Though, let me just say, again, before I move on, that I'm not talking about XP getting all (or even most) of DirectX 10's improvements (with all of its increased speed and whatever else), I'm just talking about some kind of direct support for a specific hardware-based effect being put into DirectX 9. If that's not an accurate view of something like "Geometry Shading" (since you'd need practically all of Direct X 10 to have it) or if it's simply not possible to implement direct support for that kind of effect in DirectX 9 easily (it would practically need a complete reworking of DirectX 9), then I'll simply take your word on that and move on. All I ask is that you stop wasting my time with arguments that I am not making. Thank you.
Since no one but a Microsoft employee can see the source code of DirectX, we all have to pretty much assume that any new effects that are only available in DirectX 10 would require more effort than is worth for a simple patch. Since the driver model was also completely rewritten, we also have to assume that any patch would be written in a completely different way for XP and would also be more trouble than it's worth. It's probably something like a few weeks or months of work versus an hour or two of work.
You see, lordjedi? What the fuck is that top paragraph about there? When did I say that it "doesn't look" to me like Microsoft "put a lot of work" into DX10? I've granted that possibility and virtually said the opposite quite a few times. Why are you making that argument with me? You're wasting my time with stupidity and I don't like stupidity. Please, start reading what I'm saying. Thank you.
Your comments suggested that Vista didn't seem all that different from XP, just slower and buggier. If that's not what you meant, then I'm sorry.
I just got done helping a friend of mine wipe his whole Vista-run computer because the thing was buggy as hell. It was a Core2 Duo laptop with great hardware specs and yet he couldn't even get through an install of WoW on it. Even after I wiped the hard drive and reinstalled Vista clean (and updated it with SP1), it still ran like crap. The computer restarts at odd points, slows down sometimes, and occasionally gets stuck at blank screens. Other Vista machines (desktops mostly) I've played around with have been buggy in other nasty ways (restarts, freezes, and other crap like that). XP, however, was stable from the day I began using it and is generally stable on every other machine I've seen it installed or played with it on. That's a big difference and an important issue to me. Are you saying that stability shouldn't matter to me?
So he was trying to run WoW on a laptop? What kind of video card does this laptop have? Laptops are notoriously bad for games. Read the system requirements of most any game in the past year. They'll have a list of video chipsets that are supported, possibly even listing specific cards, and then they'll say "Laptop versions of these chipsets are not supported".
My guess would be, without knowing the full hardware specs, that the laptop is probably getting to hot or needed the video and audio drivers to be updated. Typically, that's what causes games to either not run or to run very poorly. Rarely does the problem come from the OS itself.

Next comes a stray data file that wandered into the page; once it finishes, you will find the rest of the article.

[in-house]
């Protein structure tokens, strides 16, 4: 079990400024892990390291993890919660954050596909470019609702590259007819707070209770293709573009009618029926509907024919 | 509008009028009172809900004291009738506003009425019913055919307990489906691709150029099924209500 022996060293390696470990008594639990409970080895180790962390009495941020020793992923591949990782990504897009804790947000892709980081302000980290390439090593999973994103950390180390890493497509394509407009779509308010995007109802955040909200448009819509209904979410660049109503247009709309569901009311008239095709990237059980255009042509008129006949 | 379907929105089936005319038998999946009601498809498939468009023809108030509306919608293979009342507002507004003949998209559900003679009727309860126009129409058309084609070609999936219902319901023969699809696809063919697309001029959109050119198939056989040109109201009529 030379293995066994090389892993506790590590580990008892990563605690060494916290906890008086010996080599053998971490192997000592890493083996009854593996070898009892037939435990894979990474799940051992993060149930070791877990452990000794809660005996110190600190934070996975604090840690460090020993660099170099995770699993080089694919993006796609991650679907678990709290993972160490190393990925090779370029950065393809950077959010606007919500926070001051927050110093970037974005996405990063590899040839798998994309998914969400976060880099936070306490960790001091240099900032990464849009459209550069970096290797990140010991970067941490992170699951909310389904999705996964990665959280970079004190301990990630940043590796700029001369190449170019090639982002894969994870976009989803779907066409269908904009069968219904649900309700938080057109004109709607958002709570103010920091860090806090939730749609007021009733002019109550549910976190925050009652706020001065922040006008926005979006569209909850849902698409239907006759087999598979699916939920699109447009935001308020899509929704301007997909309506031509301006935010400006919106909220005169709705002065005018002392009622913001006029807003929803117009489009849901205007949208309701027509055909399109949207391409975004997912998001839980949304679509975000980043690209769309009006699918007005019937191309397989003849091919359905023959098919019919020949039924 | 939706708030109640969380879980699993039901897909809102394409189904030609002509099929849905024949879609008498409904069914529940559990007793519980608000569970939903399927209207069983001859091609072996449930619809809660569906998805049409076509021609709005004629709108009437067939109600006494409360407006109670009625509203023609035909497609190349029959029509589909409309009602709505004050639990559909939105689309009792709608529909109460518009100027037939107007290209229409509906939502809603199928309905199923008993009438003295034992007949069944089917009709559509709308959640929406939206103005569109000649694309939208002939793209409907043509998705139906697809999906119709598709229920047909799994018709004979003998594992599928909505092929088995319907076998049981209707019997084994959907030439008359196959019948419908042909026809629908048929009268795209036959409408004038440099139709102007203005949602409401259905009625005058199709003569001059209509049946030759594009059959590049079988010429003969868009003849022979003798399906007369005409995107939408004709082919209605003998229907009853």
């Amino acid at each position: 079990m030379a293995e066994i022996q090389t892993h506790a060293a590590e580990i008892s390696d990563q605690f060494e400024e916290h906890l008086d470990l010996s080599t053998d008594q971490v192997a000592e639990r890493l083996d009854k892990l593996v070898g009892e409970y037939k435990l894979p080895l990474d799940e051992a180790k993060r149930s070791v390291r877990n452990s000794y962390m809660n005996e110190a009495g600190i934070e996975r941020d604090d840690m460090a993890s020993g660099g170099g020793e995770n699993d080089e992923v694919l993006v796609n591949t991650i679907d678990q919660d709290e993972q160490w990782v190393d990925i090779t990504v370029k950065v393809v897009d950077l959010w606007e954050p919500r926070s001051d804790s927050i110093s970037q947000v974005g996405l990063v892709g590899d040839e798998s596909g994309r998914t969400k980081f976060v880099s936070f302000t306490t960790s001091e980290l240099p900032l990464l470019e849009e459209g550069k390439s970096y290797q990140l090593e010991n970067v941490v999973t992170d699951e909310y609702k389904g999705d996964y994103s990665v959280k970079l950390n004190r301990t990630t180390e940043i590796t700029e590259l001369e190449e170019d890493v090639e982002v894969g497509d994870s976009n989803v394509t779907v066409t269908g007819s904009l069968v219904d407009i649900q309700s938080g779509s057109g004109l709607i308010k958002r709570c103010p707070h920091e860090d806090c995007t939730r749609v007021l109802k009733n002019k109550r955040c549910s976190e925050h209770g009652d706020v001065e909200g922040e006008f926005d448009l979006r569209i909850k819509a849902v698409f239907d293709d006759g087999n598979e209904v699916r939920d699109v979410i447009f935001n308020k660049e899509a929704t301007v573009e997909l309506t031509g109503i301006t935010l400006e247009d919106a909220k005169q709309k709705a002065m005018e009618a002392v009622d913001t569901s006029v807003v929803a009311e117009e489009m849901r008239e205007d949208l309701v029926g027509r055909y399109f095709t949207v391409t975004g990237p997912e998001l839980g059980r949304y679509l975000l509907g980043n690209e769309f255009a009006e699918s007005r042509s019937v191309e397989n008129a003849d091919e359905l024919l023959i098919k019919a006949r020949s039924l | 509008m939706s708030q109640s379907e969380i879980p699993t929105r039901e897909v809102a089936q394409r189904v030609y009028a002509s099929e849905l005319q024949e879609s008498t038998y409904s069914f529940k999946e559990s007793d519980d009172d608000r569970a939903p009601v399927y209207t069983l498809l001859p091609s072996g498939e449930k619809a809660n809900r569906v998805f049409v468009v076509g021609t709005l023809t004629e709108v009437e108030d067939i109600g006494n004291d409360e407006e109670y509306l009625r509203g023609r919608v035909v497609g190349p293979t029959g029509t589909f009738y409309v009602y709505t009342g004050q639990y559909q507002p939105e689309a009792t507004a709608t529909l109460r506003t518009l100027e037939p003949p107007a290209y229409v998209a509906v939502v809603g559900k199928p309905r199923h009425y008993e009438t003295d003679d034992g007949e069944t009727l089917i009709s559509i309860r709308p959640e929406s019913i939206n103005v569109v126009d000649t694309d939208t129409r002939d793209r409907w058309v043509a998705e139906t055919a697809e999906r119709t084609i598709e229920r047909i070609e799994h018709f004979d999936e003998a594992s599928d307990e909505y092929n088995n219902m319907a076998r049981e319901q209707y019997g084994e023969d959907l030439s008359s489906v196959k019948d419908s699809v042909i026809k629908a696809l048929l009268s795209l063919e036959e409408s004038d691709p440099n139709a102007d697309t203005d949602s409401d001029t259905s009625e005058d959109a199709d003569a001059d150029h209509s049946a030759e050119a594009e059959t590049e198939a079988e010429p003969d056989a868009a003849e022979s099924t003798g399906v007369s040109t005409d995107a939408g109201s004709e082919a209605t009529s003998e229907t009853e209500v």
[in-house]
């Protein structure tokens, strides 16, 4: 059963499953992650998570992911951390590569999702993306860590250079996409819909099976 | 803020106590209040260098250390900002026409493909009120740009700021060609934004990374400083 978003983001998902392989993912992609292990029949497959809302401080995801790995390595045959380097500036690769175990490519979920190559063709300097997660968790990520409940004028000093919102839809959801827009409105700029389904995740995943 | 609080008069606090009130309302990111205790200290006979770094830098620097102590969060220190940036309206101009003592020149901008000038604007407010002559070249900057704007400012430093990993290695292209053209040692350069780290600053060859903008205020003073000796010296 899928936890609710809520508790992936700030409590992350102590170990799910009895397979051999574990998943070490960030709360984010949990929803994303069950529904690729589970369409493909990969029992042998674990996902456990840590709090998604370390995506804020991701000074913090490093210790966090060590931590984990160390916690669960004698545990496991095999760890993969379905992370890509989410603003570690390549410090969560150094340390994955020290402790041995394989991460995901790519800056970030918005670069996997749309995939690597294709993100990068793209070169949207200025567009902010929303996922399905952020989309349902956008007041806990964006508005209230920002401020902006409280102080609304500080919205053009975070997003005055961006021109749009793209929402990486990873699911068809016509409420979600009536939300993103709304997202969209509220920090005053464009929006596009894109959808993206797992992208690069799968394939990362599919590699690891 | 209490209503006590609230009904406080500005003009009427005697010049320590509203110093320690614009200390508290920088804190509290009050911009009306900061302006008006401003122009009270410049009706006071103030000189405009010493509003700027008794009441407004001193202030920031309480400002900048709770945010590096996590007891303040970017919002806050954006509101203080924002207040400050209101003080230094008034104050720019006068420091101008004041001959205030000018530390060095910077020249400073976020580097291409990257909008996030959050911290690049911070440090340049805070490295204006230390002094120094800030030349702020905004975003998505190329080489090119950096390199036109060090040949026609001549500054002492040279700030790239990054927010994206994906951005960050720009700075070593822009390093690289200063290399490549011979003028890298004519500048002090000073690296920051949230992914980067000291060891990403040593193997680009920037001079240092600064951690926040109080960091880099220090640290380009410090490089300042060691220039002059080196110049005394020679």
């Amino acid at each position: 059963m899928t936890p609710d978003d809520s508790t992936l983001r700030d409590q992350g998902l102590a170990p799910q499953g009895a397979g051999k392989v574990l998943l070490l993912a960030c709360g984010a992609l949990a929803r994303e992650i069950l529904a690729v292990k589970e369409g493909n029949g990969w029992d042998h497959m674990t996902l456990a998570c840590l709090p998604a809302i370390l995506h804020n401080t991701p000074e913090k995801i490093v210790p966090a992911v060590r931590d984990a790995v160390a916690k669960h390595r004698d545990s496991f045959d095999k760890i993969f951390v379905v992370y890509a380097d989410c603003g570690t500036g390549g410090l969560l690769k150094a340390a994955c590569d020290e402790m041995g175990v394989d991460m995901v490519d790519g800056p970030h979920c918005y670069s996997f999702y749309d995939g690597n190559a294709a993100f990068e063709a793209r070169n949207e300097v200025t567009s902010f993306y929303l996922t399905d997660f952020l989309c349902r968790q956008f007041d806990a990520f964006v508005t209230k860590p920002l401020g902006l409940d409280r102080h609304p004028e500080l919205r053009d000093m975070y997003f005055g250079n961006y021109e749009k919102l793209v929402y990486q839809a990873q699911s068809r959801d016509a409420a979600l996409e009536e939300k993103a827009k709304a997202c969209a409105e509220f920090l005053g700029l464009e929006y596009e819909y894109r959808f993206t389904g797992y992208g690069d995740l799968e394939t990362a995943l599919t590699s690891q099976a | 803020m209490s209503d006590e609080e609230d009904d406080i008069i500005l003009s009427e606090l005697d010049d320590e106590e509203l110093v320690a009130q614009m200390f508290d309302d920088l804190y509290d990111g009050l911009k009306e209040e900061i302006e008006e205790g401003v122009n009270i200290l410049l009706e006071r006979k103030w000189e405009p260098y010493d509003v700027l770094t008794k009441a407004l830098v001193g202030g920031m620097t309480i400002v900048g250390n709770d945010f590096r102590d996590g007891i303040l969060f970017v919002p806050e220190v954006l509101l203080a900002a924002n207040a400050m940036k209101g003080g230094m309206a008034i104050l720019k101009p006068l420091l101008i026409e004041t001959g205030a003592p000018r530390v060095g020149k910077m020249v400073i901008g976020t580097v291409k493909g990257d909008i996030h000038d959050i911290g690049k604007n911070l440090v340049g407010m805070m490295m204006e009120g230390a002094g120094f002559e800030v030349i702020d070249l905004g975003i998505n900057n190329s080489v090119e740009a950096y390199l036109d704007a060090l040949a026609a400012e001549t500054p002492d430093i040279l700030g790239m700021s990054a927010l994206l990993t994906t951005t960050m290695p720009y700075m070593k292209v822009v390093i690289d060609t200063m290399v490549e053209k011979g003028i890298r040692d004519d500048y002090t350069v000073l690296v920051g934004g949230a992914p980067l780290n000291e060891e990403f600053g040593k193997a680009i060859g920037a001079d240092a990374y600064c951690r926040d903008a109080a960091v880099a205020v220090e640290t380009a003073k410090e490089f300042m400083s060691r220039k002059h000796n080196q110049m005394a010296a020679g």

Again, laptops, even the ones with Nvidia or ATI graphics, really aren't designed for gaming. It'll usually work if you have one of those chipsets, but you pretty much take your chances. I'm going to assume you ended up putting XP on the machine and got it to work, even though you didn't state that.
And, I'm sorry, but have you noticed those shitty little messages asking you to confirm every little simple action in Vista? Microsoft didn't even implement a "don't ever ask me about this again" option!
Like I said, I only see these things when I'm installing software or changing system settings. And they actually do have a setting for not asking you about it again. It's called turning UAC off :P
It's an incredibly obnoxious feature! From that crappy, needless chore alone I will have to warn you not to argue that Vista is "superior" to XP in every last way. If you try to tell me that it's a good thing for an OS to have because it protects stupid people, I'll simply have to laugh at you. A horribly stunted interface is not a decent trade off for the protection of dumb people.
Laugh at me all you want. I've even had times where I got the popup and wondered "what the hell?" At which point I click Deny and then realize that whatever setup program I just tried to run tried to spawn some weird process with a completely different name. The software's usually ok, but it throws me when it does it. This is a good thing imo. I want to know if some program is doing something weird. I've worked on enough machines to know that if people had some kind of big, scary warning, their machine probably wouldn't have gotten screwed up to begin with. That popup window alone would scare the crap out of my mom and cause her to call me, asking if whatever it was was safe to do. Quite frankly, I'd rather get that call than the ones I get now where I hear "It's messed up and I don't know how it happened" because some damn ad on some website looks like a Windows warning message telling her her computer is infected so she clicks on it to clean it up. The UAC warning would stop it every time.
OS X does something very similar. When you try to install any software that needs to change system settings, it pops up a dialog asking for the admin password. Why Vista gets such a bad rap for doing the same thing OS X does I'll never know.